PSNC 2018: Investment Lineup Construction and Design

There are a number of investment vehicles to consider when drafting a plan menu that best suits the plan's participants.

From collective investment trusts (CITs) and environmental, social and governance (ESG) testing, to tiered arrays and managed accounts, plan sponsors are considering additional strategies to guarantee their participants are retiring with more money.

 

Session panelists at the PLANSPONSOR National Conference (PSNC) reviewed which of these investments can help plan sponsors in achieving the first steps needed to ultimately accomplish a retirement savings goal. Panelists discussed the impending future for managed accounts, tiered arrays and their separate stages, and the future of ESG investing, especially with Millennial participants.

 

As target-date funds (TDFs) have risen in popularity with increased usage, panelists commented on the future behind managed accounts. Known for their extreme customization and personalization features, managed accounts have received mixed criticism for their often-complicated benchmarking strategies, leading plan sponsors to prefer TDFs instead. According to Joe Szalay, director of Defined Contribution Investment Strategy at BlackRock, managed accounts would best benefit older participants contributing to the plan for years. 

 

When we look at a managed account, participants who have been in a plan for a while and generated a larger balance will benefit most,” he said. “If you look at new members who haven’t contributed, a TDF provides them with the growth they need in a cost effective way.

 

Stepping away from the subject of managed accounts, panelists discussed retirement tiered investment lineups, a generally new term that amplifies engagement by providing information to targeted participants. The system consists of three tier levels, all connecting specific participants to preferred investments, whether that includes TDFs, core investments, brokerage windows, or mutual fund windows. Tier levels vary with participants, depending if they would rather self-direct or not.

 

Dan Bruns, vice president of Product Strategy at Morningstar, believes that the system does work, as long as plan sponsors recognize and connect tier levels to participant needs.

 

“We generally believe the structure of it is very good for the plan sponsors,” he said. “Ask yourself, what tiers are best for your participants? When you’re thinking about your tier structure, it’s important to recognize your primary tier is where all the assets will be. All the rest serve as secondary.”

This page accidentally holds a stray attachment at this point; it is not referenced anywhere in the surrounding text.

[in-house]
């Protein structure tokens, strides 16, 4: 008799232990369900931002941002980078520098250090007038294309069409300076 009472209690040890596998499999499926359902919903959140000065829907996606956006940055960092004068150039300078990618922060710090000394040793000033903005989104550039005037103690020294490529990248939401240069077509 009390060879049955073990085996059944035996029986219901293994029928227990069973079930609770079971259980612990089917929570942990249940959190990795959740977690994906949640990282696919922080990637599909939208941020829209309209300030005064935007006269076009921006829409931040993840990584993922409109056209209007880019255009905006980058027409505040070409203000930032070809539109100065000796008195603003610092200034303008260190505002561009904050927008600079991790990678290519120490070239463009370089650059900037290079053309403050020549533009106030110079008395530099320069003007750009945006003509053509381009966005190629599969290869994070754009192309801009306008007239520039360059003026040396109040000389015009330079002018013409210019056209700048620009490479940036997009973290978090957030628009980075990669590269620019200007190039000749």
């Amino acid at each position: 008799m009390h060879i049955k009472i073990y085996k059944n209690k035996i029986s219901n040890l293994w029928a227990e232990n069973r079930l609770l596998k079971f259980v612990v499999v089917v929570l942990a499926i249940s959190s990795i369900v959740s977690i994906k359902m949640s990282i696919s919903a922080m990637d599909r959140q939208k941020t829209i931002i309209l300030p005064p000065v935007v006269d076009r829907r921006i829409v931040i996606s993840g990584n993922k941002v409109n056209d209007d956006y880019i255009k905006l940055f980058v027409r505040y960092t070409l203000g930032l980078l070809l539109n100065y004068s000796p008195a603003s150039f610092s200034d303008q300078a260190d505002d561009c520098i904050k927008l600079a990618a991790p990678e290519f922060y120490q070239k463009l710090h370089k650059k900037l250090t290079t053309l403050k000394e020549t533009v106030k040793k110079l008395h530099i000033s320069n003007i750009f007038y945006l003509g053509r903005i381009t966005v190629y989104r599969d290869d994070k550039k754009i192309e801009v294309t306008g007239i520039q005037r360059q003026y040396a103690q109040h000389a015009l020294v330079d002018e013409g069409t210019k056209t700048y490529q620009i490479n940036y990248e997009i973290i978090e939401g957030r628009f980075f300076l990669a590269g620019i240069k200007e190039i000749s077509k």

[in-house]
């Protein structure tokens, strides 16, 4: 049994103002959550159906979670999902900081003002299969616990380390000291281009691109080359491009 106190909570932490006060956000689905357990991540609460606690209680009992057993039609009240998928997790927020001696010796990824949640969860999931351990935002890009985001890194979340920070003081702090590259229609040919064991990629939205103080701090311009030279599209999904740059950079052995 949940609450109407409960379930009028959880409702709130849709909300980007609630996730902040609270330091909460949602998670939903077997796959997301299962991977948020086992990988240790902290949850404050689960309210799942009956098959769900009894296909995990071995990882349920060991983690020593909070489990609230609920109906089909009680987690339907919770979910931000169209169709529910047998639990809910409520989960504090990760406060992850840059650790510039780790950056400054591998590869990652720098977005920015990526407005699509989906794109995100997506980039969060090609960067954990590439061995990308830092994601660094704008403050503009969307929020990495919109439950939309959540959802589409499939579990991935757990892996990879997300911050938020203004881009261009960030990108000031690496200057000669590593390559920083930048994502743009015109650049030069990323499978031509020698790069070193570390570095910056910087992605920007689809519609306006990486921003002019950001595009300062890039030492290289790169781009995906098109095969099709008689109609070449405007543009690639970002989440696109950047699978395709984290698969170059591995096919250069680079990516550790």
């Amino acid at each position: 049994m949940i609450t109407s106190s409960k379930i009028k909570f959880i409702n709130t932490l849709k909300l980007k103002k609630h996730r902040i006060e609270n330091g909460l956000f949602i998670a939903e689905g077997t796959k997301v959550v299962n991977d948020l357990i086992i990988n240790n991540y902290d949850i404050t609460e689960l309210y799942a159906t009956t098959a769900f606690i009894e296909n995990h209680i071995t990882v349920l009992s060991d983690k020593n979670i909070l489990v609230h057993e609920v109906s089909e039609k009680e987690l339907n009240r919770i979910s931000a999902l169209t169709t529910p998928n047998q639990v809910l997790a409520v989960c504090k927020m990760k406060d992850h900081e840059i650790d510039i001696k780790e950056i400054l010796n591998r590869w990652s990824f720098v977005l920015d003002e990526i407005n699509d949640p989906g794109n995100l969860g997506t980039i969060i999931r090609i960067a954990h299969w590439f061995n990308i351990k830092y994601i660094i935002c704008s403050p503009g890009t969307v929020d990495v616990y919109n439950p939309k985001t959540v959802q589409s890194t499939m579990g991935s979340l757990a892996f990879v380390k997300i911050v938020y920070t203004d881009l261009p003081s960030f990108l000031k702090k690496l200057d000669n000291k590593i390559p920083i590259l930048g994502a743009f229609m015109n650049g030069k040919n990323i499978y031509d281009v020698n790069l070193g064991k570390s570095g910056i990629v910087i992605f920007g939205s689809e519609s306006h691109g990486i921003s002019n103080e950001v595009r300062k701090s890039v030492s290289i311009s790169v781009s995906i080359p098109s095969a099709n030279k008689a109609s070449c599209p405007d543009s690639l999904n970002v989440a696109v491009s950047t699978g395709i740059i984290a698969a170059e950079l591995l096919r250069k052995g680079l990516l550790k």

To develop a second tier, which highlights core investments for participants interested in self-direct investments sans specialized fund choices, Szalay mentioned the idea of investment consolidation. 
“One thing we often see is people are looking at performance when consolidating investments,” he said. “It’s important to look at how the alpha is generated. It is important to break down that return stream to ensure the funds are generating alpha in a way that is true to the asset class.”

 

In addition, he mentioned adding white labeling options, which reduce costs and complexity, all centering towards participant engagement.

 

“There’s multiple mediums, it’s all about what drives that participant engagement. Be creative, get people involved,” he said.

 

Among a list of notable investment funds and accounts—from CITs, TDFs and managed funds—lays the lesser-known fixed income options and ESG strategies. Once widely unfamiliar, both are gaining popularity as industry professionals urge plan sponsors to amplify investment choices.

 

“You’re seeing menus that only have stable value and core fixed income. That may have been okay 10 to 15 years ago, when plan members were trying to grow,” said Michelle Rappa managing director and retirement client adviser at Neuberger Berman. “Now, you have those participants retiring and you have to think about what you have that you’re offering to them.”

 

While Jeffrey Kletti, senior vice president and head of investments at Wells Fargo said ESG strategies have seen little implementation in assets and plans, talks of the option has risen significantly since its inception. “There’s more stakeholders asking companies what’s in a portfolio, how we should think about that and what plan investment committee members are thinking about that,” he said.

 

Rappa echoed that statement, adding how the investment option can appeal to certain demographics—particularly Millennials—due to the high focus and impact towards sustainable efforts. 

 

“We are having a lot of conversations surrounding ESG. The conversations have risen to really understanding if there is a way for participants to engage more, because you’re offering a fund that lets them think they’re doing well by doing good,” she said.

 

Away from talk of investment strategies, panelists mentioned how participants just want augmented options and customization in their plans, parallel to the cornucopia of choices and personalization normalized in today’s society.

 

“People want customization on their cellphones,” said Bruns. “They’re going to want it in their defined contribution (DC) plans as well.”

«